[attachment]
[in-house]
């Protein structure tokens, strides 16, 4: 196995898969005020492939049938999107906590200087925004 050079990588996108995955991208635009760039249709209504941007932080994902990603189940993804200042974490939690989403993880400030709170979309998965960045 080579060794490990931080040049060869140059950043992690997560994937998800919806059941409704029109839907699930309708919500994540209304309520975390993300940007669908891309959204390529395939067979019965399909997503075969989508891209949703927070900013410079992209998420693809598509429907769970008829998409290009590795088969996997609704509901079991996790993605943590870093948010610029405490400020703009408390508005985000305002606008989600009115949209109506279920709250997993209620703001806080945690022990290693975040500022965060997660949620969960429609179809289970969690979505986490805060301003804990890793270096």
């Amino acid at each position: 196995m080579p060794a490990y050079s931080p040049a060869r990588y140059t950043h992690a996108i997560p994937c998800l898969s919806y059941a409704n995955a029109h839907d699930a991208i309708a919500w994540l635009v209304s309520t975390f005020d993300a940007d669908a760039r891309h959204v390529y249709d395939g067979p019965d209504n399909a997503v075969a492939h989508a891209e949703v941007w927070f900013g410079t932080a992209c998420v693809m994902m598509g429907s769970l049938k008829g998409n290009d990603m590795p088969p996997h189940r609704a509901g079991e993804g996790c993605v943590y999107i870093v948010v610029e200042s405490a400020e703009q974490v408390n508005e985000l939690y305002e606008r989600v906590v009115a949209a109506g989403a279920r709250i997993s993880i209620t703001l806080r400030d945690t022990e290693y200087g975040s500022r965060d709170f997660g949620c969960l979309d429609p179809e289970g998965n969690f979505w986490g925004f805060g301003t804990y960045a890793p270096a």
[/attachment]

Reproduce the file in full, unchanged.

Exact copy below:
[in-house]
């Protein structure tokens, strides 16, 4: 196995898969005020492939049938999107906590200087925004 050079990588996108995955991208635009760039249709209504941007932080994902990603189940993804200042974490939690989403993880400030709170979309998965960045 080579060794490990931080040049060869140059950043992690997560994937998800919806059941409704029109839907699930309708919500994540209304309520975390993300940007669908891309959204390529395939067979019965399909997503075969989508891209949703927070900013410079992209998420693809598509429907769970008829998409290009590795088969996997609704509901079991996790993605943590870093948010610029405490400020703009408390508005985000305002606008989600009115949209109506279920709250997993209620703001806080945690022990290693975040500022965060997660949620969960429609179809289970969690979505986490805060301003804990890793270096």
């Amino acid at each position: 196995m080579p060794a490990y050079s931080p040049a060869r990588y140059t950043h992690a996108i997560p994937c998800l898969s919806y059941a409704n995955a029109h839907d699930a991208i309708a919500w994540l635009v209304s309520t975390f005020d993300a940007d669908a760039r891309h959204v390529y249709d395939g067979p019965d209504n399909a997503v075969a492939h989508a891209e949703v941007w927070f900013g410079t932080a992209c998420v693809m994902m598509g429907s769970l049938k008829g998409n290009d990603m590795p088969p996997h189940r609704a509901g079991e993804g996790c993605v943590y999107i870093v948010v610029e200042s405490a400020e703009q974490v408390n508005e985000l939690y305002e606008r989600v906590v009115a949209a109506g989403a279920r709250i997993s993880i209620t703001l806080r400030d945690t022990e290693y200087g975040s500022r965060d709170f997660g949620c969960l979309d429609p179809e289970g998965n969690f979505w986490g925004f805060g301003t804990y960045a890793p270096a």